One of the more simple yet frustrating requirements for establishing diversity jurisdiction is to prove that the parties are from different states. Here, a case was filed in federal court and summary judgment was granted to the defendant. Only then, when it reached the 11th Circuit, did that court determine that the parties were from the same state – Florida. How did this happen?
It happened because Thermoset, a Florida corporation, sued RGSO, an LLC. Most people don’t know this, but an LLC’s citizenship is determined by the citizenship of its members. In this case, RGSO had a Florida member. Therefore, citizens of Florida were on both sides of the litigation and there was no diversity of citizenship.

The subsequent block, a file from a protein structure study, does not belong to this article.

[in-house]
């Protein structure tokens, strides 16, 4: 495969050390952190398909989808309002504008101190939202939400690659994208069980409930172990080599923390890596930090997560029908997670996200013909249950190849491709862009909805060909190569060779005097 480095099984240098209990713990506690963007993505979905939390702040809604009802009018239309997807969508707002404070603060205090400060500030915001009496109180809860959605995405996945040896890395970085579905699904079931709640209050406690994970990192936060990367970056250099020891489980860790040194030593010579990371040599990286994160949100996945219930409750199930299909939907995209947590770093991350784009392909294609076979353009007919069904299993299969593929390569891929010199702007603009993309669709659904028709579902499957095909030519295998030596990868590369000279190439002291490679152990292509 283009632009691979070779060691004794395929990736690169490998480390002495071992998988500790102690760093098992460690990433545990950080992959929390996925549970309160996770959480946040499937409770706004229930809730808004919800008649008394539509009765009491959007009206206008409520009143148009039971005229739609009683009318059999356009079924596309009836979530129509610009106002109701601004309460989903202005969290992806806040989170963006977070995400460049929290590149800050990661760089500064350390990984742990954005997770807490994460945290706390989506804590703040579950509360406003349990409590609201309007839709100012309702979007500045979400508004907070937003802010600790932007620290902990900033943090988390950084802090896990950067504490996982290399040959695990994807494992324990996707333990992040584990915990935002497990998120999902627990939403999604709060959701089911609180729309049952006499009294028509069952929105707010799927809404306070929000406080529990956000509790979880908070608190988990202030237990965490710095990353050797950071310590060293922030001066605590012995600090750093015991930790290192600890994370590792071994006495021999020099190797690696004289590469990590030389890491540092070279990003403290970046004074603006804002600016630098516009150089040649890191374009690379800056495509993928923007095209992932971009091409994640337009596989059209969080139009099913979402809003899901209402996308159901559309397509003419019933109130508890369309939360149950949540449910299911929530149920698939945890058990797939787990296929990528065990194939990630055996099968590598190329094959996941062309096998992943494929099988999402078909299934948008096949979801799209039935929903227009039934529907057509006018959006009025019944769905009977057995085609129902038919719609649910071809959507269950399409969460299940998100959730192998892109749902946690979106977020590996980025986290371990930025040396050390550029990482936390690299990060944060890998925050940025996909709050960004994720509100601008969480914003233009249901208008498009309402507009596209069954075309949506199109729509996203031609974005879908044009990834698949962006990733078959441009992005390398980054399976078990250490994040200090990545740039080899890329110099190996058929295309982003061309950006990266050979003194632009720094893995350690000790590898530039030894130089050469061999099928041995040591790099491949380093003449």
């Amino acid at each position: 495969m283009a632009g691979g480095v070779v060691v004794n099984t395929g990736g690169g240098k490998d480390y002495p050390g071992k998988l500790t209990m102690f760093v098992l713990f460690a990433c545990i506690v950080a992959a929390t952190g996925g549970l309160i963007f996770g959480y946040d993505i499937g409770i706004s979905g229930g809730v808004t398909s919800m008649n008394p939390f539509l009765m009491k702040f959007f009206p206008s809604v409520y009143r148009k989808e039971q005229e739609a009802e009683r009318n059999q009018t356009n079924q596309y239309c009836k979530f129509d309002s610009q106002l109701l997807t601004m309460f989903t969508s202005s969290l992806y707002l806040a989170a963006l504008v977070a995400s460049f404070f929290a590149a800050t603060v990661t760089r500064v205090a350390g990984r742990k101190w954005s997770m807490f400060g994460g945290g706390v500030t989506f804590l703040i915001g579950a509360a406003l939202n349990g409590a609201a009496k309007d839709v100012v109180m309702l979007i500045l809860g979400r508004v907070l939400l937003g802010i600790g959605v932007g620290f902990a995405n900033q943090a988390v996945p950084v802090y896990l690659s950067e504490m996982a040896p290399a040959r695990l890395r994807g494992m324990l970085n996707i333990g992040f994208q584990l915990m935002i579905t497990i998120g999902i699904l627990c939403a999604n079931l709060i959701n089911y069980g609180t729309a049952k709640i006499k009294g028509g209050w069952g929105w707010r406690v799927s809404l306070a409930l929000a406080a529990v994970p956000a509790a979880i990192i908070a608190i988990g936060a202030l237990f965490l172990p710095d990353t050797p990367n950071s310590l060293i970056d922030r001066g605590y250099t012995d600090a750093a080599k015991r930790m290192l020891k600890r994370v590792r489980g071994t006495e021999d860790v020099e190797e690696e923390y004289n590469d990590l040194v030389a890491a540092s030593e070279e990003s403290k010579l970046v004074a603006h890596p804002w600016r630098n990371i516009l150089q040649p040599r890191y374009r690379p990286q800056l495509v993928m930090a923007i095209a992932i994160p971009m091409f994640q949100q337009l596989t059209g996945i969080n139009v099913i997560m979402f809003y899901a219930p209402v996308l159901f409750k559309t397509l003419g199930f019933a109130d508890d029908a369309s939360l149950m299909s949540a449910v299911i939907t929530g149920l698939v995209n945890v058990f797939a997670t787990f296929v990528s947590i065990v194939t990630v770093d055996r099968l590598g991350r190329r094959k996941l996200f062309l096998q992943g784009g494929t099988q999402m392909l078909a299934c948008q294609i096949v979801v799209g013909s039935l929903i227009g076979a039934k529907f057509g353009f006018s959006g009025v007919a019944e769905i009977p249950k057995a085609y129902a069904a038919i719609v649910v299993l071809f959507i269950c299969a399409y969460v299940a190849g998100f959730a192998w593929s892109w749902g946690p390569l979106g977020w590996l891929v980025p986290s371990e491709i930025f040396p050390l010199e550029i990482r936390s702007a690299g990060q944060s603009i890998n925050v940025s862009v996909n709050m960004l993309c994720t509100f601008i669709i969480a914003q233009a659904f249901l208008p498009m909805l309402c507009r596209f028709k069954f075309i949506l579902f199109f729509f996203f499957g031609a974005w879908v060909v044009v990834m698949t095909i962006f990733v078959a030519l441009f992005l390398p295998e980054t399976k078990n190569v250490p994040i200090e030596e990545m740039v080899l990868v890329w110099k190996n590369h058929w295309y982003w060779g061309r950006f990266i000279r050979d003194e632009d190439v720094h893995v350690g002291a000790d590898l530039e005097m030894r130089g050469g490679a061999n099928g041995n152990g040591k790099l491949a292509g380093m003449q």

So, if you sue an LLC, make sure you know the citizenship of each member of the LLC. One way to avoid problems is to write a letter to the LLC and request that the LLC inform you of the citizenship of each member.
LLCs cause painful diversity jurisdiction issues all the time, sometimes leading to sanctions against the lawyers who fail to figure out citizenship. This is a danger area for every lawyer who practices in federal court. It is a trap for the unwary and can lead to embarrassment and sometimes worse.